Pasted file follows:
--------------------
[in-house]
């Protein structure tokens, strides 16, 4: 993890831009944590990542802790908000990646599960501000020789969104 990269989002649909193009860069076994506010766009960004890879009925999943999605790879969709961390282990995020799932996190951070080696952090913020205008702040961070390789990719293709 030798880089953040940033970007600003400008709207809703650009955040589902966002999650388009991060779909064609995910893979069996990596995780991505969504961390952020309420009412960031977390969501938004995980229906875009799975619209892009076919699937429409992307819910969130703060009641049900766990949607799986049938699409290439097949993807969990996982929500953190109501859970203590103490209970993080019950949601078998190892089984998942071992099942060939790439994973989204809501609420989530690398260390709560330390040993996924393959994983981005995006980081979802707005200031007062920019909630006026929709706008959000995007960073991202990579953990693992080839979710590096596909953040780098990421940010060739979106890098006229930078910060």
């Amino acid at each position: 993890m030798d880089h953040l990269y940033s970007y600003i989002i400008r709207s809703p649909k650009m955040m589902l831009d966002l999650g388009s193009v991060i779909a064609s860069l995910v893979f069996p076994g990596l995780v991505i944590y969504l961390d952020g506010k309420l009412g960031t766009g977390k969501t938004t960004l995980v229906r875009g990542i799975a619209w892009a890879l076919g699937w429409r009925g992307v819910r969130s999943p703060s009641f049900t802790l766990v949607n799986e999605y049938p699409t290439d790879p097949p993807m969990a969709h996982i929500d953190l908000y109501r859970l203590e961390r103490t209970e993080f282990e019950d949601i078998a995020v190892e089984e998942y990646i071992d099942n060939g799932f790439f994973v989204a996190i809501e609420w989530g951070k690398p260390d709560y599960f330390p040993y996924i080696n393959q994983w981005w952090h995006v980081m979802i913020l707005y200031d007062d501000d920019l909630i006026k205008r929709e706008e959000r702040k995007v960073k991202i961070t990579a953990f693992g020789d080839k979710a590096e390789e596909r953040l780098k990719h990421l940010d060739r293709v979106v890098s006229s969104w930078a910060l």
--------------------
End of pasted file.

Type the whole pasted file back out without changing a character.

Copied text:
[in-house]
């Protein structure tokens, strides 16, 4: 993890831009944590990542802790908000990646599960501000020789969104 990269989002649909193009860069076994506010766009960004890879009925999943999605790879969709961390282990995020799932996190951070080696952090913020205008702040961070390789990719293709 030798880089953040940033970007600003400008709207809703650009955040589902966002999650388009991060779909064609995910893979069996990596995780991505969504961390952020309420009412960031977390969501938004995980229906875009799975619209892009076919699937429409992307819910969130703060009641049900766990949607799986049938699409290439097949993807969990996982929500953190109501859970203590103490209970993080019950949601078998190892089984998942071992099942060939790439994973989204809501609420989530690398260390709560330390040993996924393959994983981005995006980081979802707005200031007062920019909630006026929709706008959000995007960073991202990579953990693992080839979710590096596909953040780098990421940010060739979106890098006229930078910060």
């Amino acid at each position: 993890m030798d880089h953040l990269y940033s970007y600003i989002i400008r709207s809703p649909k650009m955040m589902l831009d966002l999650g388009s193009v991060i779909a064609s860069l995910v893979f069996p076994g990596l995780v991505i944590y969504l961390d952020g506010k309420l009412g960031t766009g977390k969501t938004t960004l995980v229906r875009g990542i799975a619209w892009a890879l076919g699937w429409r009925g992307v819910r969130s999943p703060s009641f049900t802790l766990v949607n799986e999605y049938p699409t290439d790879p097949p993807m969990a969709h996982i929500d953190l908000y109501r859970l203590e961390r103490t209970e993080f282990e019950d949601i078998a995020v190892e089984e998942y990646i071992d099942n060939g799932f790439f994973v989204a996190i809501e609420w989530g951070k690398p260390d709560y599960f330390p040993y996924i080696n393959q994983w981005w952090h995006v980081m979802i913020l707005y200031d007062d501000d920019l909630i006026k205008r929709e706008e959000r702040k995007v960073k991202i961070t990579a953990f693992g020789d080839k979710a590096e390789e596909r953040l780098k990719h990421l940010d060739r293709v979106v890098s006229s969104w930078a910060l």